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Methodist Pastor Larry Sonner married a lesbian couple He tells why he decided to perform the wedding as an act of civil disobedience within the church and what he hopes to accomplish for his faith.

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Rev. Dr. Larry Sonner waited about a week to turn himself in.

The Methodist minister had married a lesbian couple the weekend before, in October 2014, going against the Protestant church’s doctrine. Other ministers had done so in the past, but they kept the unions quiet and the ceremonies secret.

Larry saw a problem with their silence. If Methodists wanted to call themselves “inclusive,” he asked, how could they deny LGBTQ people the right to marry in their faith?

On one hand, disobeying church rules could lead to grave consequences. He could lose health benefits. He could lose his standing as a minister. He could lose his pension, putting his and his wife Sue’s entire retirement at risk.

But on the other, Larry wanted to start a conversation about fairness and equity. And despite being a lifelong introvert, Larry knew how — and when — to speak up. So, he married the couple (after premarital counseling, of course) and turned himself in to church brass. Complaints were filed. Meetings held. An internal church trial considered.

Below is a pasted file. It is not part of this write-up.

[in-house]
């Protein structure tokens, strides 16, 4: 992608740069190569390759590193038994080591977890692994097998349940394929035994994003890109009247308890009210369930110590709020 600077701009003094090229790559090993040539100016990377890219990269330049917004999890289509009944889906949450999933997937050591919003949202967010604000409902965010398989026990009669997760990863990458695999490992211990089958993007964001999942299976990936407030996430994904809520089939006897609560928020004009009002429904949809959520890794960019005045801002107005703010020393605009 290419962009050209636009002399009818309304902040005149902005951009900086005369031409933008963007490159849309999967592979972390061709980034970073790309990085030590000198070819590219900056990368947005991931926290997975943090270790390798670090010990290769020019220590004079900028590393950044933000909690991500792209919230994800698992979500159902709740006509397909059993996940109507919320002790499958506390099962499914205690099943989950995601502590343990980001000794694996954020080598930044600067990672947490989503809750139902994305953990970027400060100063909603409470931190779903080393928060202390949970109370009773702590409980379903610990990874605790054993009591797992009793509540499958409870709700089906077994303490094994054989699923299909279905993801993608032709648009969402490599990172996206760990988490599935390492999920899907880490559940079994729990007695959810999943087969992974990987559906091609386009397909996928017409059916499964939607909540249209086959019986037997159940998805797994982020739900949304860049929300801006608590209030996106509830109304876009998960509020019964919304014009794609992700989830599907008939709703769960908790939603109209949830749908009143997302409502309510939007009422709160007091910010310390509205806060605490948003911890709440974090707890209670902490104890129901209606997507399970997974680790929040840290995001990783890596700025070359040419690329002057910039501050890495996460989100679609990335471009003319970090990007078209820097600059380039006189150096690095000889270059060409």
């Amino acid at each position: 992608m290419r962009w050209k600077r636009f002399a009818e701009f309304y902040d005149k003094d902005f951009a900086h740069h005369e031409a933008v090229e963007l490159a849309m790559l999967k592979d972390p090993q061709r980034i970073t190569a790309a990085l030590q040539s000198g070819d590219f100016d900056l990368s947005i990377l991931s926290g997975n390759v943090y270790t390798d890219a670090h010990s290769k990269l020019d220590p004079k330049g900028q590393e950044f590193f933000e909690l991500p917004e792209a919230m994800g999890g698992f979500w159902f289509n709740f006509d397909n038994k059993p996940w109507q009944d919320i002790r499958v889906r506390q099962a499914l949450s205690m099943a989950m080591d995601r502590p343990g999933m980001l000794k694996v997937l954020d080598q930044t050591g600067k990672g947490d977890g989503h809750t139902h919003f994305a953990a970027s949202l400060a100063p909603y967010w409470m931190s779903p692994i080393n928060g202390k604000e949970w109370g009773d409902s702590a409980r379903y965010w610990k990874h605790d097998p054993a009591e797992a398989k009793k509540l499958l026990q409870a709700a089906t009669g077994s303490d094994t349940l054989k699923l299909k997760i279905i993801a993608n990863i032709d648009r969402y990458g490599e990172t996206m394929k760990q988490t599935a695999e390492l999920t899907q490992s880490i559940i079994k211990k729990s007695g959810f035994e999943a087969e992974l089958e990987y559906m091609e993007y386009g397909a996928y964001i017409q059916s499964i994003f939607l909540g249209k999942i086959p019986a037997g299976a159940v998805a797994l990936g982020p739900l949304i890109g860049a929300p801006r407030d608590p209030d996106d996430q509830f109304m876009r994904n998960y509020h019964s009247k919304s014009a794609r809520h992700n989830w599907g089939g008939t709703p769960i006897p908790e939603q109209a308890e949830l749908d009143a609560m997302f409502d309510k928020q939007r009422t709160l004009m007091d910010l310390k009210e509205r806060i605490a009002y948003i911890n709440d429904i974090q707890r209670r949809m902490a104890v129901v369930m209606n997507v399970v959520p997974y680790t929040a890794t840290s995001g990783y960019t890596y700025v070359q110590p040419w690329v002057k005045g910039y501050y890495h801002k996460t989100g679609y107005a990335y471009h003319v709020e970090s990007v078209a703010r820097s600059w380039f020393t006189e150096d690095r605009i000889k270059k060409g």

With that one set of “I Dos,” an unassuming grandfather vaulted into the headlines, taking a personal risk in the name of what he thought was right.

On Nov. 27, Larry became one of the almost 5,000 Iowans to die of COVID-19.

The 84-year-old is among a growing group of clergy who have succumbed to the disease, including Ft. John A. Valukskas, famous for his carnival ministry; Rev. Gary A. Miller, who helmed the Grace Fellowship Church for nearly two decades; and countless laypeople and volunteers.  

Larry “was not afraid to speak out on behalf of the least, the last, and the lost, regardless of the consequences,” Laurie Haller, bishop of the Iowa branch of The United Methodist Church, said in a statement. “Our hearts are filled with gratitude as we remember and celebrate the goodness of Larry’s life and vow to carry on his legacy of grace, peace and justice for all.”